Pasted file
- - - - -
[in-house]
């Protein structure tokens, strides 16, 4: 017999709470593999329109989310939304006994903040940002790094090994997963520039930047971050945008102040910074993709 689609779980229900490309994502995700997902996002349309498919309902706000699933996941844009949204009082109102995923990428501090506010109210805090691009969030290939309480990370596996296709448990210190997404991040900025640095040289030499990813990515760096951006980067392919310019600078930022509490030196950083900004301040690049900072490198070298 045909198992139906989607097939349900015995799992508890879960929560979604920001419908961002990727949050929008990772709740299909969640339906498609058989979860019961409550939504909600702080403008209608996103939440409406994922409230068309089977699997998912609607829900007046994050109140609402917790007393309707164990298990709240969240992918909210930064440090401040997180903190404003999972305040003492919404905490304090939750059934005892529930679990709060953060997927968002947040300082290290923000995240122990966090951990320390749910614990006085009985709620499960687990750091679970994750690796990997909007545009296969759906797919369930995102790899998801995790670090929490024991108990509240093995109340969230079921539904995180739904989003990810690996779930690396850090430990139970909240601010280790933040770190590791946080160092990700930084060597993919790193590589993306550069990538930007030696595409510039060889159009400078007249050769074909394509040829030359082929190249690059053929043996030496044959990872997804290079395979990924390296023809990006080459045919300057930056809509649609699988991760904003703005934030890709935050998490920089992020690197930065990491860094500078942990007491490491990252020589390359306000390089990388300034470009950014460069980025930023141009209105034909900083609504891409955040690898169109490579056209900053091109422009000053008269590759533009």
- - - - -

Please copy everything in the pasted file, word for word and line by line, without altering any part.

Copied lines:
[in-house]
């Protein structure tokens, strides 16, 4: 017999709470593999329109989310939304006994903040940002790094090994997963520039930047971050945008102040910074993709 689609779980229900490309994502995700997902996002349309498919309902706000699933996941844009949204009082109102995923990428501090506010109210805090691009969030290939309480990370596996296709448990210190997404991040900025640095040289030499990813990515760096951006980067392919310019600078930022509490030196950083900004301040690049900072490198070298 045909198992139906989607097939349900015995799992508890879960929560979604920001419908961002990727949050929008990772709740299909969640339906498609058989979860019961409550939504909600702080403008209608996103939440409406994922409230068309089977699997998912609607829900007046994050109140609402917790007393309707164990298990709240969240992918909210930064440090401040997180903190404003999972305040003492919404905490304090939750059934005892529930679990709060953060997927968002947040300082290290923000995240122990966090951990320390749910614990006085009985709620499960687990750091679970994750690796990997909007545009296969759906797919369930995102790899998801995790670090929490024991108990509240093995109340969230079921539904995180739904989003990810690996779930690396850090430990139970909240601010280790933040770190590791946080160092990700930084060597993919790193590589993306550069990538930007030696595409510039060889159009400078007249050769074909394509040829030359082929190249690059053929043996030496044959990872997804290079395979990924390296023809990006080459045919300057930056809509649609699988991760904003703005934030890709935050998490920089992020690197930065990491860094500078942990007491490491990252020589390359306000390089990388300034470009950014460069980025930023141009209105034909900083609504891409955040690898169109490579056209900053091109422009000053008269590759533009």